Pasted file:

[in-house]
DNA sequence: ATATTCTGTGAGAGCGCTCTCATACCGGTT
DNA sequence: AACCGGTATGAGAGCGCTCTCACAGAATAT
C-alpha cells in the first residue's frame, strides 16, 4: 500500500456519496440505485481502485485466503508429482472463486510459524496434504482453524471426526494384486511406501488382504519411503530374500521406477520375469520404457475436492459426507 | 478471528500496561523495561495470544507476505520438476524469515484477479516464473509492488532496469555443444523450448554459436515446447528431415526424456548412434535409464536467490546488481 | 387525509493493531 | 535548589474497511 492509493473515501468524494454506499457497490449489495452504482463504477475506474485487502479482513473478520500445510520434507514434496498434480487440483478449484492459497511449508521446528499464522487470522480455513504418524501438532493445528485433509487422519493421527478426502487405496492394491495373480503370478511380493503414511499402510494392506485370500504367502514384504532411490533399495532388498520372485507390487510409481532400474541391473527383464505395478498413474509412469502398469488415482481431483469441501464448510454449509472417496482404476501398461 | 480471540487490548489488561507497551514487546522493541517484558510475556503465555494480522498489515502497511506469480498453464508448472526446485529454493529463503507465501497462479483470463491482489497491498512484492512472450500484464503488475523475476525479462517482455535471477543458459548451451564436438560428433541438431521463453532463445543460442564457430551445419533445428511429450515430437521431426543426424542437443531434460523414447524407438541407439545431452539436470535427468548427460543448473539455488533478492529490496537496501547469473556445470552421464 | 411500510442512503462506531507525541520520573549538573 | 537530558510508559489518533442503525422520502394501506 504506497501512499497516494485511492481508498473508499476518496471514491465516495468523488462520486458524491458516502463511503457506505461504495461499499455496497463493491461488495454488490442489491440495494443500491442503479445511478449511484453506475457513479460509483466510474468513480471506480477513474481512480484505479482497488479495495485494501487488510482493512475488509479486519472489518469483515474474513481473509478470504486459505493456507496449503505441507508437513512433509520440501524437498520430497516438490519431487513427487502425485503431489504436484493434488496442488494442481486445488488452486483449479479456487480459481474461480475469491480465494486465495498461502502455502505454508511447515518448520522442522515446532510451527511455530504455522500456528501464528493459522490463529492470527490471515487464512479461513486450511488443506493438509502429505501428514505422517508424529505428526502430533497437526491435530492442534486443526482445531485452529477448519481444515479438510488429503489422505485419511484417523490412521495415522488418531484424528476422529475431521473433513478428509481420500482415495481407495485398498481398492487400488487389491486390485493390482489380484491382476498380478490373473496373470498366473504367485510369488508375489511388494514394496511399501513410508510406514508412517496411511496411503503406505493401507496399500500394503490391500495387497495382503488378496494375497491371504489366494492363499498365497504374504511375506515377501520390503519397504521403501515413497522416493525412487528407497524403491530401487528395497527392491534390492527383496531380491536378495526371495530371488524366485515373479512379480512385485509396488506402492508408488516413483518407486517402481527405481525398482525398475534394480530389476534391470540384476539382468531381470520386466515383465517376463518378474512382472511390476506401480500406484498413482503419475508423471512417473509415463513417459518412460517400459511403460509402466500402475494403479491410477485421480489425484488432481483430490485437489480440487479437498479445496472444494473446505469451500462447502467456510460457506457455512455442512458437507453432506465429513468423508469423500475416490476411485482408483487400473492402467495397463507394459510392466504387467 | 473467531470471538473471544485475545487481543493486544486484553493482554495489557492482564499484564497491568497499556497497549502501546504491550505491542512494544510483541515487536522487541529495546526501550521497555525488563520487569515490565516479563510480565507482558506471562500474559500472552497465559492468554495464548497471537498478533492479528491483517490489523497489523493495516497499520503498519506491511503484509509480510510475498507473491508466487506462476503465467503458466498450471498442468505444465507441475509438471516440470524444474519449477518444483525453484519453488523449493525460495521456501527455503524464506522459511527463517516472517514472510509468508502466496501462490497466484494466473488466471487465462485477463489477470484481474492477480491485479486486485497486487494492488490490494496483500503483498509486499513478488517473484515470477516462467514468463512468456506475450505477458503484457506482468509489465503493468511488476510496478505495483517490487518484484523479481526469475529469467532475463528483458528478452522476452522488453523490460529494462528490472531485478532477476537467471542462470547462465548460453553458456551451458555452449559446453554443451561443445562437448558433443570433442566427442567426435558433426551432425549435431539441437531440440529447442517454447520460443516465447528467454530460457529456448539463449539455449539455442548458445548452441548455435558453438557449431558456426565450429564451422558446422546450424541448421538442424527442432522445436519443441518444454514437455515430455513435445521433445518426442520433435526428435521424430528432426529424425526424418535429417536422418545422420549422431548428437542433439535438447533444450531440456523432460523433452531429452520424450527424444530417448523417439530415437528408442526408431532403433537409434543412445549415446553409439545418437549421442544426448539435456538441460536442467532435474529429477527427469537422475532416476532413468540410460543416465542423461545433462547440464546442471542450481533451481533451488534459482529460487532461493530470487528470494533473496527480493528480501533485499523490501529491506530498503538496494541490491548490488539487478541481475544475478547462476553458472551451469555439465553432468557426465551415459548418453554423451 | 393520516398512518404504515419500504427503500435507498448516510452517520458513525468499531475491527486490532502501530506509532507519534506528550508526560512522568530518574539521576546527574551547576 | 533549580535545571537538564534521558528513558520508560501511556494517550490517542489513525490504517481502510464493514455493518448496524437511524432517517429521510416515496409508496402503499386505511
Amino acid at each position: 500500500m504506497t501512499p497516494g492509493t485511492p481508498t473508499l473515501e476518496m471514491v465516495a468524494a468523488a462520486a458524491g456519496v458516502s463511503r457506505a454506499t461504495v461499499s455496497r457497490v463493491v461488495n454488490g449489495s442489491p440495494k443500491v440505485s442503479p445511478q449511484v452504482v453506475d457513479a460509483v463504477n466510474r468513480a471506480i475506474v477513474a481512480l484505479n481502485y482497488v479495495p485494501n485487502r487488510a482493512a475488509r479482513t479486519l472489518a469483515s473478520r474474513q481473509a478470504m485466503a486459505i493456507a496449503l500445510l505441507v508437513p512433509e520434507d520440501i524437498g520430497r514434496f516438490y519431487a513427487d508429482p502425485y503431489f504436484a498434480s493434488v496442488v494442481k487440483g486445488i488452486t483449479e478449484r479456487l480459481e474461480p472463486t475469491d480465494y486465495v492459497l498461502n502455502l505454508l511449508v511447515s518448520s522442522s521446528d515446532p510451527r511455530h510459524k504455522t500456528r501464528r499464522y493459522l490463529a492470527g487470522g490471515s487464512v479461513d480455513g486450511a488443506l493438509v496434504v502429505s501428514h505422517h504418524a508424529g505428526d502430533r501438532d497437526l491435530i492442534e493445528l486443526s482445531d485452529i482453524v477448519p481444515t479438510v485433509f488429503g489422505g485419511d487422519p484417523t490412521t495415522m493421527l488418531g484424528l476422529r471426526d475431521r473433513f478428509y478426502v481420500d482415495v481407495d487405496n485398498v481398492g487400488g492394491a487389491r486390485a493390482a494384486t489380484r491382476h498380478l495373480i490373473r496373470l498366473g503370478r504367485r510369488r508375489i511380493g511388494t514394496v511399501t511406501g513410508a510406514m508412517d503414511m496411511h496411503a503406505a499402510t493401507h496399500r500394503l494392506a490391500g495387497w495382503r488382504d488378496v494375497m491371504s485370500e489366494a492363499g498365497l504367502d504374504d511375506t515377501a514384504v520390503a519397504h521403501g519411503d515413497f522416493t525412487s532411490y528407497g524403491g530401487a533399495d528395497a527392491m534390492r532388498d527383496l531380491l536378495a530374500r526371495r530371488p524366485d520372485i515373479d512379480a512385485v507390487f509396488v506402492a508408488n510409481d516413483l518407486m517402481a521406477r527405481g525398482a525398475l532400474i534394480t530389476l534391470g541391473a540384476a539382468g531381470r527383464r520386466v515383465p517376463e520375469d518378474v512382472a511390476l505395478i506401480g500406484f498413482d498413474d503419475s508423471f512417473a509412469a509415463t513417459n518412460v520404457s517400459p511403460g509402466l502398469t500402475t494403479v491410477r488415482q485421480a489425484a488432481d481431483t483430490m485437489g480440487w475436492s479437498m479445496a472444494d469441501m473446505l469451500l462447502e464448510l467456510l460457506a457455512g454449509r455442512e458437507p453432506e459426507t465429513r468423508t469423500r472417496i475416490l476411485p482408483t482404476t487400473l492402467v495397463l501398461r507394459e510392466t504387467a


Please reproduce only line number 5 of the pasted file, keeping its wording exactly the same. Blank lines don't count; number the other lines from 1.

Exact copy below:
Amino acid at each position: 500500500m504506497t501512499p497516494g492509493t485511492p481508498t473508499l473515501e476518496m471514491v465516495a468524494a468523488a462520486a458524491g456519496v458516502s463511503r457506505a454506499t461504495v461499499s455496497r457497490v463493491v461488495n454488490g449489495s442489491p440495494k443500491v440505485s442503479p445511478q449511484v452504482v453506475d457513479a460509483v463504477n466510474r468513480a471506480i475506474v477513474a481512480l484505479n481502485y482497488v479495495p485494501n485487502r487488510a482493512a475488509r479482513t479486519l472489518a469483515s473478520r474474513q481473509a478470504m485466503a486459505i493456507a496449503l500445510l505441507v508437513p512433509e520434507d520440501i524437498g520430497r514434496f516438490y519431487a513427487d508429482p502425485y503431489f504436484a498434480s493434488v496442488v494442481k487440483g486445488i488452486t483449479e478449484r479456487l480459481e474461480p472463486t475469491d480465494y486465495v492459497l498461502n502455502l505454508l511449508v511447515s518448520s522442522s521446528d515446532p510451527r511455530h510459524k504455522t500456528r501464528r499464522y493459522l490463529a492470527g487470522g490471515s487464512v479461513d480455513g486450511a488443506l493438509v496434504v502429505s501428514h505422517h504418524a508424529g505428526d502430533r501438532d497437526l491435530i492442534e493445528l486443526s482445531d485452529i482453524v477448519p481444515t479438510v485433509f488429503g489422505g485419511d487422519p484417523t490412521t495415522m493421527l488418531g484424528l476422529r471426526d475431521r473433513f478428509y478426502v481420500d482415495v481407495d487405496n485398498v481398492g487400488g492394491a487389491r486390485a493390482a494384486t489380484r491382476h498380478l495373480i490373473r496373470l498366473g503370478r504367485r510369488r508375489i511380493g511388494t514394496v511399501t511406501g513410508a510406514m508412517d503414511m496411511h496411503a503406505a499402510t493401507h496399500r500394503l494392506a490391500g495387497w495382503r488382504d488378496v494375497m491371504s485370500e489366494a492363499g498365497l504367502d504374504d511375506t515377501a514384504v520390503a519397504h521403501g519411503d515413497f522416493t525412487s532411490y528407497g524403491g530401487a533399495d528395497a527392491m534390492r532388498d527383496l531380491l536378495a530374500r526371495r530371488p524366485d520372485i515373479d512379480a512385485v507390487f509396488v506402492a508408488n510409481d516413483l518407486m517402481a521406477r527405481g525398482a525398475l532400474i534394480t530389476l534391470g541391473a540384476a539382468g531381470r527383464r520386466v515383465p517376463e520375469d518378474v512382472a511390476l505395478i506401480g500406484f498413482d498413474d503419475s508423471f512417473a509412469a509415463t513417459n518412460v520404457s517400459p511403460g509402466l502398469t500402475t494403479v491410477r488415482q485421480a489425484a488432481d481431483t483430490m485437489g480440487w475436492s479437498m479445496a472444494d469441501m473446505l469451500l462447502e464448510l467456510l460457506a457455512g454449509r455442512e458437507p453432506e459426507t465429513r468423508t469423500r472417496i475416490l476411485p482408483t482404476t487400473l492402467v495397463l501398461r507394459e510392466t504387467a